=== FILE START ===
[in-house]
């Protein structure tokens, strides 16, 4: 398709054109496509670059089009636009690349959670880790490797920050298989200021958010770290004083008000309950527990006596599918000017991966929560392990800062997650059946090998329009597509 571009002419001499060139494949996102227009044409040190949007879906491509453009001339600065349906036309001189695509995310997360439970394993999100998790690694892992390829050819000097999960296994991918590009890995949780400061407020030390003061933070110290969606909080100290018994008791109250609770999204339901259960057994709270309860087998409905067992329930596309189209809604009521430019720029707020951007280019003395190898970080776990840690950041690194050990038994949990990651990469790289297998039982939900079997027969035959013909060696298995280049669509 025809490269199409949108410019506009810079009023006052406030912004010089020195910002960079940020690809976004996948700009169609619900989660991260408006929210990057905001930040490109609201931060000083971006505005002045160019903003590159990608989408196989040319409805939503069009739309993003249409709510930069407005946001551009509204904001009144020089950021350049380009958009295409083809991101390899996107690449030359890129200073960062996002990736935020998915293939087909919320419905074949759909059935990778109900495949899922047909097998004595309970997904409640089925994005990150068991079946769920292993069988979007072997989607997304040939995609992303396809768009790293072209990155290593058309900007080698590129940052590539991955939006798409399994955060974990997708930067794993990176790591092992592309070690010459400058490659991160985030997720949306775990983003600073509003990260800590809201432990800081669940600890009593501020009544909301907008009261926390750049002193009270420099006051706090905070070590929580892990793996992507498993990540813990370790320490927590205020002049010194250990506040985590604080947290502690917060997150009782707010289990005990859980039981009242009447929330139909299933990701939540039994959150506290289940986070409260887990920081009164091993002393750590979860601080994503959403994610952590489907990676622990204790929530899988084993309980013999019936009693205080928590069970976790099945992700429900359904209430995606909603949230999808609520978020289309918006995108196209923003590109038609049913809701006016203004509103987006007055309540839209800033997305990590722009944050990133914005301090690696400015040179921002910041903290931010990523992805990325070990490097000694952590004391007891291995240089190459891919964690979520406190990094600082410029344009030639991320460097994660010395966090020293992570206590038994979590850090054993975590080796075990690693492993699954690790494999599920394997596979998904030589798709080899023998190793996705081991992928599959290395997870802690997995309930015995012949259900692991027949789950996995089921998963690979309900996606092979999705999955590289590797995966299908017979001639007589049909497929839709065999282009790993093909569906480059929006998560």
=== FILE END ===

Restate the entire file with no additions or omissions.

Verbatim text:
[in-house]
């Protein structure tokens, strides 16, 4: 398709054109496509670059089009636009690349959670880790490797920050298989200021958010770290004083008000309950527990006596599918000017991966929560392990800062997650059946090998329009597509 571009002419001499060139494949996102227009044409040190949007879906491509453009001339600065349906036309001189695509995310997360439970394993999100998790690694892992390829050819000097999960296994991918590009890995949780400061407020030390003061933070110290969606909080100290018994008791109250609770999204339901259960057994709270309860087998409905067992329930596309189209809604009521430019720029707020951007280019003395190898970080776990840690950041690194050990038994949990990651990469790289297998039982939900079997027969035959013909060696298995280049669509 025809490269199409949108410019506009810079009023006052406030912004010089020195910002960079940020690809976004996948700009169609619900989660991260408006929210990057905001930040490109609201931060000083971006505005002045160019903003590159990608989408196989040319409805939503069009739309993003249409709510930069407005946001551009509204904001009144020089950021350049380009958009295409083809991101390899996107690449030359890129200073960062996002990736935020998915293939087909919320419905074949759909059935990778109900495949899922047909097998004595309970997904409640089925994005990150068991079946769920292993069988979007072997989607997304040939995609992303396809768009790293072209990155290593058309900007080698590129940052590539991955939006798409399994955060974990997708930067794993990176790591092992592309070690010459400058490659991160985030997720949306775990983003600073509003990260800590809201432990800081669940600890009593501020009544909301907008009261926390750049002193009270420099006051706090905070070590929580892990793996992507498993990540813990370790320490927590205020002049010194250990506040985590604080947290502690917060997150009782707010289990005990859980039981009242009447929330139909299933990701939540039994959150506290289940986070409260887990920081009164091993002393750590979860601080994503959403994610952590489907990676622990204790929530899988084993309980013999019936009693205080928590069970976790099945992700429900359904209430995606909603949230999808609520978020289309918006995108196209923003590109038609049913809701006016203004509103987006007055309540839209800033997305990590722009944050990133914005301090690696400015040179921002910041903290931010990523992805990325070990490097000694952590004391007891291995240089190459891919964690979520406190990094600082410029344009030639991320460097994660010395966090020293992570206590038994979590850090054993975590080796075990690693492993699954690790494999599920394997596979998904030589798709080899023998190793996705081991992928599959290395997870802690997995309930015995012949259900692991027949789950996995089921998963690979309900996606092979999705999955590289590797995966299908017979001639007589049909497929839709065999282009790993093909569906480059929006998560």